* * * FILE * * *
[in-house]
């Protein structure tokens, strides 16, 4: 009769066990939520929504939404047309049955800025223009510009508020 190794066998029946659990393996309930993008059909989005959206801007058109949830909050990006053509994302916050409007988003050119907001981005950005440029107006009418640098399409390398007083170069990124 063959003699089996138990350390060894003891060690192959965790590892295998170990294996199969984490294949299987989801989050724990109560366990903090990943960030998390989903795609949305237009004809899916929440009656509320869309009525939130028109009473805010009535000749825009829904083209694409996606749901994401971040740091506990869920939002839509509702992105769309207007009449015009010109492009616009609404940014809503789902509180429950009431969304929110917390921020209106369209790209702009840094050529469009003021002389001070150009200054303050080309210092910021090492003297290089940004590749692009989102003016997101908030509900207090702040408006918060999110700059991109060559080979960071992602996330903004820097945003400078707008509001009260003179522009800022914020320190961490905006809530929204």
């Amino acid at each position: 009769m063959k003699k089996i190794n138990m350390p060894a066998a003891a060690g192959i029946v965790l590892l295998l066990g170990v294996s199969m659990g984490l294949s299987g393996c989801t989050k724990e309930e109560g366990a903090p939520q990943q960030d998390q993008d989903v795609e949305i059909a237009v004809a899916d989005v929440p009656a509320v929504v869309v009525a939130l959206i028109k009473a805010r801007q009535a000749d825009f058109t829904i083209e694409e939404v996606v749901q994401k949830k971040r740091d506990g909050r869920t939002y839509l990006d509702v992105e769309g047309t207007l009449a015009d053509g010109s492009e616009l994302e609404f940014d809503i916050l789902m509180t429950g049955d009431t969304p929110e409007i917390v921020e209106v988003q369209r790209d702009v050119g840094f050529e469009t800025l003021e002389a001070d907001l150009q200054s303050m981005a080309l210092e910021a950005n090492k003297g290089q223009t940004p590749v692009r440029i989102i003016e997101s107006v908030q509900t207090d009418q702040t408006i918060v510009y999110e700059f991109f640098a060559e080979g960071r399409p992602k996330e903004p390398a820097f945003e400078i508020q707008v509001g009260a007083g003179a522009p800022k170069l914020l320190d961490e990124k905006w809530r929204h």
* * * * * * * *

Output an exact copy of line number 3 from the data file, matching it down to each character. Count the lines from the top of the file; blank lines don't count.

């Amino acid at each position: 009769m063959k003699k089996i190794n138990m350390p060894a066998a003891a060690g192959i029946v965790l590892l295998l066990g170990v294996s199969m659990g984490l294949s299987g393996c989801t989050k724990e309930e109560g366990a903090p939520q990943q960030d998390q993008d989903v795609e949305i059909a237009v004809a899916d989005v929440p009656a509320v929504v869309v009525a939130l959206i028109k009473a805010r801007q009535a000749d825009f058109t829904i083209e694409e939404v996606v749901q994401k949830k971040r740091d506990g909050r869920t939002y839509l990006d509702v992105e769309g047309t207007l009449a015009d053509g010109s492009e616009l994302e609404f940014d809503i916050l789902m509180t429950g049955d009431t969304p929110e409007i917390v921020e209106v988003q369209r790209d702009v050119g840094f050529e469009t800025l003021e002389a001070d907001l150009q200054s303050m981005a080309l210092e910021a950005n090492k003297g290089q223009t940004p590749v692009r440029i989102i003016e997101s107006v908030q509900t207090d009418q702040t408006i918060v510009y999110e700059f991109f640098a060559e080979g960071r399409p992602k996330e903004p390398a820097f945003e400078i508020q707008v509001g009260a007083g003179a522009p800022k170069l914020l320190d961490e990124k905006w809530r929204h």